Gaming gets the gift of AMD FreeSync technology to prevent stuttering and screen tearing, though gamers are ultimately let down by the low refresh rate of just 60Hz. That means it’s not ideal for any kind of fast-paced game, with a lot of movement – particularly first-person shooters. It won’t deliver the fastest experience and you’ll get a lot of motion blurriness even though it’s a curved monitor in 4K.
Still, for slower-paced games and for watching video content, nothing beats 4K quality - you’ll get accurate and vibrant color replication. This covers 99% of the sRGB color spectrum and 90% DCI-P3 brings more shades and color depth.
That being said, HDR performance is poor, barely reaching certification at just 300 nits. This is okay for most movies and does generally improve the way they look on a 32" curved monitor. It looks terrible in games, however, and isn’t worth turning on. Not when 4K looks so good on its own.
In the box, you get an HDMI cable and USB 3,0 cable, while the monitor itself supports 3 USB ports, 2 HDMI ports, a Display Port, and Audio Line Out.
Where the 23221QS stands out from most monitors is it has some pretty good in-built speakers. These are 5W stereo from MaxxAudio, which sounds great if you’re sitting on your desktop. We’d still recommend external speakers, however, for a better audio experience if you’re sitting further away.
Not quite a gaming monitor and not the greatest curved 4K monitor either, the Dell S3221QS still offers good value for money. It’s a great all-purpose 4K solution on a budget. It’s best suited for the office or as a secondary monitor somewhere in the home.
LG has gone ultrawide for this curved screen monitor and it’s a good choice for gamers. Although, at $1,600 before shipping, it’s not the cheapest. At 34 inches, it’s big enough for full immersion, it has a 2K, 3440 x 1440 resolution for high-quality graphics. It also has a good native refresh rate of 144Hz for the intensive gamers out there. This can also be overclocked to 160Hz, making it suitable for fast shooters. It’s aimed more at Nvidia users and has the latest G-Sync technology to prevent screen tearing. Plus, as a Nano IPS panel, it has a brilliant 1ms response rate.
However, its High Dynamic Range (HDR) leaves little to be desired, and without the best aspect ratio for watching movies, all it really does is cause annoyances. So, it’s best left turned off. The trouble is, it’s reflected in the price, so we wouldn’t call it a good value for money.
Don’t get us wrong, we had a pleasure playing multiple games in 2K on a high-quality ultrawide curved monitor. But we can do that already on larger monitors from the likes of Samsung for cheaper, with HDR at 1,000 nits. LG has managed just 400 with this 34GN850-B model.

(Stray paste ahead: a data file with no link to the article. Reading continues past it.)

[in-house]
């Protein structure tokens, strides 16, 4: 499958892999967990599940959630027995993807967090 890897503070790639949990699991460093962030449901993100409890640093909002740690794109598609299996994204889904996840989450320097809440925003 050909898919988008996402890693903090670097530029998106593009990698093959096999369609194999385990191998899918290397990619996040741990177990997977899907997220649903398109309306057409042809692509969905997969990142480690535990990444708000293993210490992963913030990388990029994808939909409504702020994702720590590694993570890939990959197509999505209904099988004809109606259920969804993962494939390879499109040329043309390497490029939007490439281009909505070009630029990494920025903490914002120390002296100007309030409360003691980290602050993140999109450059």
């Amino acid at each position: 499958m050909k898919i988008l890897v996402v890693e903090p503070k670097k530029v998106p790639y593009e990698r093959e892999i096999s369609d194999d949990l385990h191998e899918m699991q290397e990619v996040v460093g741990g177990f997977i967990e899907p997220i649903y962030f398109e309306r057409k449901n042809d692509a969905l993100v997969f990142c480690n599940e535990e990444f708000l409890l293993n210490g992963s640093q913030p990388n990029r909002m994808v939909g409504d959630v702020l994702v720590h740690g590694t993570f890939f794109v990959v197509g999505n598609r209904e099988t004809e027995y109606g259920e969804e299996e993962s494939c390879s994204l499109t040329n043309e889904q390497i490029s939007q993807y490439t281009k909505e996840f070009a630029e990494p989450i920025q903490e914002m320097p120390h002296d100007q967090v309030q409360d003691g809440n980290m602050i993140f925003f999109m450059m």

Nonetheless, it has strong and accurate colors, covering 98% of the sRGB color gamut. It’s also compatible with FreeSync so you aren’t locked into Nvidia cards.
It also looks really cool. It’s virtually borderless, has red detailing, and is functional too. It’s height and tilt adjustable and has VESA compatible mounts to get it on a wall.
In terms of ports, it has two HDMI, on Display Port, two USB 3.0s, and a headphone jack for its in-built audio. Like most monitors, you’ll probably want to go with external speakers for better quality.
In the end, there’s no denying that this is a great wide curved monitor. It’s just a bit overpriced for our liking.
Asus ROG Swift PG35VQ
Asus ROG Swift PG35VQ
Performance-wise, the Asus ROG Swift PG35VQ is the best curved monitor in the 2K class. It has all the gaming curved monitor features you need and takes them all to the max.
To start off this is an ultra-wide 35-inches that has the 3440 x 1440 resolution and 21:9 aspect ratio. This means it can play cinematic content perfectly without having to black bar anything. It’s also got a pixel density of 109 PPI, which means more detail despite quite a large display.
Secondly, when it comes to refresh rate it has one of the highest we’ve experienced to date. Mainly 200Hz. All we can say is it’s as fast and responsive as any monitor we’ve reviewed and that’s good enough for us. If you play fast and intensive first-person shooters, you’re going to be at optimum performance.
Then there’s the latest G-Sync technology - you’ll never experience that annoying stutter or flicker to the screen when the framerate doesn’t quite match up. Everything just runs super smooth.
It’s also one of the few monitors that really does implement high dynamic range (HDR) properly. Here you get 1,000 nits, so every detail in extreme light and dark areas is clear, while the overall picture just pops and looks more realistically shaded. Some games still don’t do HDR justice, but those that do look breathtaking.